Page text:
Your Most Important HOA Tax Questions Answered
If you’re on the board of your neighborhood’s homeowners’ association, you might have questions about how taxes work.
Those who are new to the world of HOAs sometimes don’t realize that these organizations even have to pay federal taxes – but they do. As a matter of fact, there are numerous rules and regulations that apply to HOA taxation.
Whether this is your first year as a homeowners’ association board member or you simply need a refresher about common inquiries, you’ll find answers to all of your most important HOA tax questions below.
How does the IRS classify HOAs?
The Internal Revenue Service (IRS) considers HOAs to be a business for tax purposes. These organizations are classified as non-profit organizations, but this does not mean they are tax-emempt.
It is worth pointing out, however, that just because your HOA files a tax return does not mean you will actually owe money to the government.
Can HOAs be tax-exempt?
Certain non-profits, such as religious institutions, are tax-exempt. As previously noted, though, homeowners’ associations do not necessarily fall into this category. In reality, HOAs are very rarely granted tax-exempt status.
In order to receive this classification, the organization must prove to the IRS that they do not provide any form of exterior maintenance for privately-owned residences. In other words, all of the land that the homeowners’ association oversees must be for public use.
This can include things like neighborhood ball diamonds, playgrounds, and walking paths.
Are there different types of HOAs?
The IRS recognizes three different HOA categories.
Condominium management associations – These organizations manage and maintain condominium complexes with units that are intended to be homes, either primary residences or vacation residences, for individuals or families.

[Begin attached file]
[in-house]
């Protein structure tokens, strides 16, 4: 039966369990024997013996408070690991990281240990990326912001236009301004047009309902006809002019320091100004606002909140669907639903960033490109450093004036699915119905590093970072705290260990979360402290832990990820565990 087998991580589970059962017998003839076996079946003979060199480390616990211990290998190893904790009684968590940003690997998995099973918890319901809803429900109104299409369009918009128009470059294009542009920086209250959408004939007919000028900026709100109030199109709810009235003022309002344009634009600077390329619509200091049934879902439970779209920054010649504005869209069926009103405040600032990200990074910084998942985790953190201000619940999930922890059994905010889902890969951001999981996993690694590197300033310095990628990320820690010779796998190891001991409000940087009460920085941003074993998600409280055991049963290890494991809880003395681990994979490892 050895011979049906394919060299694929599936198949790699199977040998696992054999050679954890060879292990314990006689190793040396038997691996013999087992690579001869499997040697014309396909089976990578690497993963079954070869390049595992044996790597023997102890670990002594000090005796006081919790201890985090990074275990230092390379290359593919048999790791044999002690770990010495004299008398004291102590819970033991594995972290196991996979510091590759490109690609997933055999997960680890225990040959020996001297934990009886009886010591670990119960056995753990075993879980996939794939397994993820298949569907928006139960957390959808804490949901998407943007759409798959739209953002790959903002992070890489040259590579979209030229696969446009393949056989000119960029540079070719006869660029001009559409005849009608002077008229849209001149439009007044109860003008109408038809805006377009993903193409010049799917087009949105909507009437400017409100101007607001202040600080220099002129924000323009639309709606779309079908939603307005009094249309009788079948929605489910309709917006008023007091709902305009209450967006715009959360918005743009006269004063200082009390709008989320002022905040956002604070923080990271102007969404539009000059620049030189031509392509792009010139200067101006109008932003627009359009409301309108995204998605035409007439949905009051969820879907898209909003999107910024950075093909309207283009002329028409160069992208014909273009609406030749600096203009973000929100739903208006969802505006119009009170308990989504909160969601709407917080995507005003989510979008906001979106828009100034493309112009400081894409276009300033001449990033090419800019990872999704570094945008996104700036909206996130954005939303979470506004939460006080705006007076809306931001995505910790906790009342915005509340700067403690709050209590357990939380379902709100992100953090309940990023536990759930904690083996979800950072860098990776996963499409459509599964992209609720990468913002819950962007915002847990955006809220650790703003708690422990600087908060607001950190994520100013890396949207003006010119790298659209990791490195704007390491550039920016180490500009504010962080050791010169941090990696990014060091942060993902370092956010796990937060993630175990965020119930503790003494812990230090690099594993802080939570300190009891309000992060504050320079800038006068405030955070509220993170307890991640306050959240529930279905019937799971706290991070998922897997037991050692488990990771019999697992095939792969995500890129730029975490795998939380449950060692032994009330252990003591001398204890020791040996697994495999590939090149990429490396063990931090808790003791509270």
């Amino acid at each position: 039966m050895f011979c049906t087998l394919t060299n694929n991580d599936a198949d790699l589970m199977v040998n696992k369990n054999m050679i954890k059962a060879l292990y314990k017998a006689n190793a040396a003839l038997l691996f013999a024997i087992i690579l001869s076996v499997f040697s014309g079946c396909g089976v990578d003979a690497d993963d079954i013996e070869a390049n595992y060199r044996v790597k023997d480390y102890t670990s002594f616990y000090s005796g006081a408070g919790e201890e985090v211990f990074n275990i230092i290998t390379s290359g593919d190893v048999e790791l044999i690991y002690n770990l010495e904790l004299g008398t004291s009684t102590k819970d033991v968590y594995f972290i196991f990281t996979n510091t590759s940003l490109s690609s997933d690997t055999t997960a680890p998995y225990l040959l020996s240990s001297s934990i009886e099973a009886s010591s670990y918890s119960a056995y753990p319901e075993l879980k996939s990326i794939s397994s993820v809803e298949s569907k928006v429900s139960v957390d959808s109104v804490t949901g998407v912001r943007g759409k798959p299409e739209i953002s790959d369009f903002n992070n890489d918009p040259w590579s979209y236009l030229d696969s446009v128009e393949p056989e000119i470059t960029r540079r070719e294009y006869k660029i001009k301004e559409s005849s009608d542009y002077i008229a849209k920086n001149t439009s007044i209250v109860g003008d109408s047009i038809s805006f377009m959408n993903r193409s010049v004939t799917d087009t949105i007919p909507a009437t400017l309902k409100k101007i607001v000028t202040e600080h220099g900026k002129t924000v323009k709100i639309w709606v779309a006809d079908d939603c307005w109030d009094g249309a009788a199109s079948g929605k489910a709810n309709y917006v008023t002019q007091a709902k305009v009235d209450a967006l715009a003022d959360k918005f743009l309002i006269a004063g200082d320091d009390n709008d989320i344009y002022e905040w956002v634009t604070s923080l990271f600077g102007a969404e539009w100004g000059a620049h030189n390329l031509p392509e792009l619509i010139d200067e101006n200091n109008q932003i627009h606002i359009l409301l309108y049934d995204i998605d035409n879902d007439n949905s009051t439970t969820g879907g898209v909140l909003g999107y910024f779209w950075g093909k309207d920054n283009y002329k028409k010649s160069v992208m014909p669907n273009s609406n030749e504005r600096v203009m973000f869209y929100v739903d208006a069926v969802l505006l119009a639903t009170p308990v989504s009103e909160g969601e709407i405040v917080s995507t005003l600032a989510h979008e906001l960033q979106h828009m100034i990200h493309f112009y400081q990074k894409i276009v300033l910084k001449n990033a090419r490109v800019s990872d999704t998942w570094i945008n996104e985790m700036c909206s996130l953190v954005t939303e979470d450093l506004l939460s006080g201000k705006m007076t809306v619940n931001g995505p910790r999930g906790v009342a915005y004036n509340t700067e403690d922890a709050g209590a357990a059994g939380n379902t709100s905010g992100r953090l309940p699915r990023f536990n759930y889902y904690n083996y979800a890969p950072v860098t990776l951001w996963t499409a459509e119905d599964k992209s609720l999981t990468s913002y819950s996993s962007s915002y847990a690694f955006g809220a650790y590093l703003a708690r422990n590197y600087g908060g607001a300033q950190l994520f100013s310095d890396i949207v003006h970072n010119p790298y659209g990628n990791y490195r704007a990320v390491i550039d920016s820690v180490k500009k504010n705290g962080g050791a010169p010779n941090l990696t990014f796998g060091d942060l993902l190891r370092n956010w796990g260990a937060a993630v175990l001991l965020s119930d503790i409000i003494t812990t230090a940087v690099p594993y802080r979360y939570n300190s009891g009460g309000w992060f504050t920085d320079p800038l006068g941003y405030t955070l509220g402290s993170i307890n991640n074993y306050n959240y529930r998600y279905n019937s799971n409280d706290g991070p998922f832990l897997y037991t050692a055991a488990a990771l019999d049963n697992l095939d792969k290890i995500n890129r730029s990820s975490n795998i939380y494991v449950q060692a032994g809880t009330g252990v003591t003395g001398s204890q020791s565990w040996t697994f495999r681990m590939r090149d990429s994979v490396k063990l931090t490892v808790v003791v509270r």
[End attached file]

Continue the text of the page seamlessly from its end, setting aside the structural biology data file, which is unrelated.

Residential real estate management associations – These organizations manage and maintain neighborhood developments, often suburban subdivisions, that are comprised of single-family homes. They may oversee a neighborhood clubhouse and other amenities.
Timeshare associations (that are not qualified as condominium management association) – These organizations manage and maintain property in a timeshare development that is comprised of apartments or condominiums for use by timeshare assocation members. A timeshare association cannot be classed as a condominium management association.
What IRS tax form should HOAs file?
HOAs should file IRS Form 1120-H, officially titled “U.S. Income Tax Return for Homeowners Associations.”
The taxable income of a homeowners’ association that files Form 1120-H is taxed at a flat rate of 30% for both condominium management associations and residential real estate associations. Timeshare associations pay a federal tax rate of 32%. There are not special capital gains tax rates for HOAs.
If your HOA board has any questions about filing taxes, it would be beneficial for you to seek help from a local tax professional or CPA who specializes in working with homeowners’ associations. He or she may be aware of tax strategies that could reduce your tax liability year after year.
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